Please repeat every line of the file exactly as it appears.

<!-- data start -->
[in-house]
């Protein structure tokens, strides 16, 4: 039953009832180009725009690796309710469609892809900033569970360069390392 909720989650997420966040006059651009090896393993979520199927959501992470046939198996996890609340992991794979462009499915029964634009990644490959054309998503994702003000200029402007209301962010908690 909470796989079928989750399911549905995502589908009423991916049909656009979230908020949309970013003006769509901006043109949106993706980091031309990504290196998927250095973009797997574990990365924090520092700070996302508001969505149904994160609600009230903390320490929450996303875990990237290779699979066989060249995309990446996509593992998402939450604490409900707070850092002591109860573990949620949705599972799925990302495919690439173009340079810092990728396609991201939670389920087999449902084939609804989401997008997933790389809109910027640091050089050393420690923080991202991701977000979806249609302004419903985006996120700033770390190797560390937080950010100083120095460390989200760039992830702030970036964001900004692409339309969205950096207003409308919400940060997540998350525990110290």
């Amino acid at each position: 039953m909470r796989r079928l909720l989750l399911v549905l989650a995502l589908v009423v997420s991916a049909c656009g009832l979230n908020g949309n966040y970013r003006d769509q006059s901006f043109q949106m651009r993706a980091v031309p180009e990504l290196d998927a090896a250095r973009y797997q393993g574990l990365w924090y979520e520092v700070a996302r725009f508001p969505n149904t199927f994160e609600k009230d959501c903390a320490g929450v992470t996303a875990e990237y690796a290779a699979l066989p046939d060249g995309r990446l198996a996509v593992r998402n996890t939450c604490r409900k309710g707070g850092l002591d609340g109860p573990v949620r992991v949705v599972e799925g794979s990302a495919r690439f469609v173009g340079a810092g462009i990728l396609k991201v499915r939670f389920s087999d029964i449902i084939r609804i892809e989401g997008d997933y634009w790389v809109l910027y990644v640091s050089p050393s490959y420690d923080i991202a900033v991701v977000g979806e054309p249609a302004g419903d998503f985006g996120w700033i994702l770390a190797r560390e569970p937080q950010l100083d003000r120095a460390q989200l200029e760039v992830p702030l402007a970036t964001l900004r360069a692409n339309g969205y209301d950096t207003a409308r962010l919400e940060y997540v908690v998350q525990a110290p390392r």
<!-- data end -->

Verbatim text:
[in-house]
């Protein structure tokens, strides 16, 4: 039953009832180009725009690796309710469609892809900033569970360069390392 909720989650997420966040006059651009090896393993979520199927959501992470046939198996996890609340992991794979462009499915029964634009990644490959054309998503994702003000200029402007209301962010908690 909470796989079928989750399911549905995502589908009423991916049909656009979230908020949309970013003006769509901006043109949106993706980091031309990504290196998927250095973009797997574990990365924090520092700070996302508001969505149904994160609600009230903390320490929450996303875990990237290779699979066989060249995309990446996509593992998402939450604490409900707070850092002591109860573990949620949705599972799925990302495919690439173009340079810092990728396609991201939670389920087999449902084939609804989401997008997933790389809109910027640091050089050393420690923080991202991701977000979806249609302004419903985006996120700033770390190797560390937080950010100083120095460390989200760039992830702030970036964001900004692409339309969205950096207003409308919400940060997540998350525990110290």
């Amino acid at each position: 039953m909470r796989r079928l909720l989750l399911v549905l989650a995502l589908v009423v997420s991916a049909c656009g009832l979230n908020g949309n966040y970013r003006d769509q006059s901006f043109q949106m651009r993706a980091v031309p180009e990504l290196d998927a090896a250095r973009y797997q393993g574990l990365w924090y979520e520092v700070a996302r725009f508001p969505n149904t199927f994160e609600k009230d959501c903390a320490g929450v992470t996303a875990e990237y690796a290779a699979l066989p046939d060249g995309r990446l198996a996509v593992r998402n996890t939450c604490r409900k309710g707070g850092l002591d609340g109860p573990v949620r992991v949705v599972e799925g794979s990302a495919r690439f469609v173009g340079a810092g462009i990728l396609k991201v499915r939670f389920s087999d029964i449902i084939r609804i892809e989401g997008d997933y634009w790389v809109l910027y990644v640091s050089p050393s490959y420690d923080i991202a900033v991701v977000g979806e054309p249609a302004g419903d998503f985006g996120w700033i994702l770390a190797r560390e569970p937080q950010l100083d003000r120095a460390q989200l200029e760039v992830p702030l402007a970036t964001l900004r360069a692409n339309g969205y209301d950096t207003a409308r962010l919400e940060y997540v908690v998350q525990a110290p390392r």